1. Letter in Sunday Times
link to article in The TIMES
General Practitioner Training Scheme will lead to a higher shortage of doctors - MAM
The General Practitioner Training Scheme, which is expected to start "imminently", will lead to a higher shortage of doctors, Medical Association of Malta general secretary Martin Balzan said.
Dr Balzan said the new three-year training course, which will lead to a specialist certification in general practice, was welcomed by the association. However, he added, this would lead to a further shortage of doctors than was suffered at the moment.
During a press conference last week, Dr Balzan said the local health sector was suffering from a "brain drain", with the worst affected being Health Centres. In fact, he said, there were around 65 missing doctors in Maltese Health Centres.
This was rebutted by the Health Division, which denied that the number of missing doctors was 65. A spokesman told The Times that there were currently 61 full-time general practitioners; eight GPs working on a half-time basis; another two working on three quarters time plus another eight medical officers on rotation work.
But Dr Balzan stood his ground and said that although the numbers provided by the Health Division were correct, the number of missing doctors still amounted to around 65.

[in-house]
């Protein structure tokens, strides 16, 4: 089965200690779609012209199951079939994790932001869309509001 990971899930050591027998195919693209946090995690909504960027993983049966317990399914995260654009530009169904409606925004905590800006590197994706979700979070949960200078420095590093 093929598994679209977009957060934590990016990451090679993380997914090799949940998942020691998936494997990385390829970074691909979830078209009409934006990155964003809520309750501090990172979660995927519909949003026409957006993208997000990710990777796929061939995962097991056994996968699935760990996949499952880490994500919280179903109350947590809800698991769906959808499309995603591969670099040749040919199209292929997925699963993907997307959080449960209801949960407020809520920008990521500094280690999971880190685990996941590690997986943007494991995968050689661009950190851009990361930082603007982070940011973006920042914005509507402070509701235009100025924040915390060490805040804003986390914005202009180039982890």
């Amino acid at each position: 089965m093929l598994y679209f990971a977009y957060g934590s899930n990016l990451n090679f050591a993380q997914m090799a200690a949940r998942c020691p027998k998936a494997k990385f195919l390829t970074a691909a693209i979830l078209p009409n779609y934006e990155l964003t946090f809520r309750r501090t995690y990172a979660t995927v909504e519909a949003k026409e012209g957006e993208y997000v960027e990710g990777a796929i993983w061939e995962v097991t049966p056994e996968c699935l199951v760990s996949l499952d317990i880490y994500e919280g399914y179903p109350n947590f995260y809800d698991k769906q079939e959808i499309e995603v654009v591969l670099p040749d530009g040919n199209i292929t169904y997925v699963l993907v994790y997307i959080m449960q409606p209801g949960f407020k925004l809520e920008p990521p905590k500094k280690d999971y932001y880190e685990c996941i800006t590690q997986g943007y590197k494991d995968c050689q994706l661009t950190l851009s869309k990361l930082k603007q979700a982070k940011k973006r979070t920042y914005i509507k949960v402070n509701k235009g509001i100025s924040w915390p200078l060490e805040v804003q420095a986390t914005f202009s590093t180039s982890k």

He explained that when the asso-ciation worked out the number of missing doctors, it kept the GP training scheme in mind, stressing that once this started there would be a need for tutors - while the trainees doing the course would have to work under supervision.
Dr Balzan also retained the association's claim that the introduction of the appointment system at District Health Centres (known as Bereg) was introduced because of the shortage of doctors. He said doctors were being faced with around 80 patients an hour.
"With the appointment system a doctor sees a patient every four minutes," he said, adding that although this was not enough, it was the best under the circumstances.
With regard to the current claimed discrimination between two cardiac surgeons, Dr Balzan said the association was awaiting a legal reply from Government. Last month a letter was sent to Dr Godwin Grima, the principal permanent secretary at the Office of the Prime Minister, and director general of health, Ray Busuttil, requesting a remedy in the "existent discrimination" between two surgeons. The legal letter was sent on behalf of cardiac surgeon Walter Busuttil and the MAM.
The letter claimed that Mr Busuttil was being discriminated against when he was offered a less favourable salary and working conditions when compared to Alex Manche's. It said both were doing the same work.
"We want the government to give a legal answer both in the public interest and in the interest of transparency," he said.